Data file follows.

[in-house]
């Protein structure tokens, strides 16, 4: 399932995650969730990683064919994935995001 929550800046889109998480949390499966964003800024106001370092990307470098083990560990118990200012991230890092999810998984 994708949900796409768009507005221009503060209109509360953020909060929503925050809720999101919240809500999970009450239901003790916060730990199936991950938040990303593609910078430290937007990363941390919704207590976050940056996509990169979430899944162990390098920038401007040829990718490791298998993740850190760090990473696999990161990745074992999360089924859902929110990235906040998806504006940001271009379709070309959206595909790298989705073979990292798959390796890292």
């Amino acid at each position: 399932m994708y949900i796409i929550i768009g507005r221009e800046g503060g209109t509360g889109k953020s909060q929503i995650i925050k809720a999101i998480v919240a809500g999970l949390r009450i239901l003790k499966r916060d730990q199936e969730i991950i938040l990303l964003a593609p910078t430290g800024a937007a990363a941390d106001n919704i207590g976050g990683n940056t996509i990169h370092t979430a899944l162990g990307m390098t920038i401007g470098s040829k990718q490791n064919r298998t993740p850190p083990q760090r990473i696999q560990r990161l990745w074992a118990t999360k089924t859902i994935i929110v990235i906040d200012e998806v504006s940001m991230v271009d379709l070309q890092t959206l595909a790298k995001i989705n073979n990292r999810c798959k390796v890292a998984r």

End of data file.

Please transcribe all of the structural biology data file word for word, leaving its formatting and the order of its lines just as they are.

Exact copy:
[in-house]
């Protein structure tokens, strides 16, 4: 399932995650969730990683064919994935995001 929550800046889109998480949390499966964003800024106001370092990307470098083990560990118990200012991230890092999810998984 994708949900796409768009507005221009503060209109509360953020909060929503925050809720999101919240809500999970009450239901003790916060730990199936991950938040990303593609910078430290937007990363941390919704207590976050940056996509990169979430899944162990390098920038401007040829990718490791298998993740850190760090990473696999990161990745074992999360089924859902929110990235906040998806504006940001271009379709070309959206595909790298989705073979990292798959390796890292």
């Amino acid at each position: 399932m994708y949900i796409i929550i768009g507005r221009e800046g503060g209109t509360g889109k953020s909060q929503i995650i925050k809720a999101i998480v919240a809500g999970l949390r009450i239901l003790k499966r916060d730990q199936e969730i991950i938040l990303l964003a593609p910078t430290g800024a937007a990363a941390d106001n919704i207590g976050g990683n940056t996509i990169h370092t979430a899944l162990g990307m390098t920038i401007g470098s040829k990718q490791n064919r298998t993740p850190p083990q760090r990473i696999q560990r990161l990745w074992a118990t999360k089924t859902i994935i929110v990235i906040d200012e998806v504006s940001m991230v271009d379709l070309q890092t959206l595909a790298k995001i989705n073979n990292r999810c798959k390796v890292a998984r």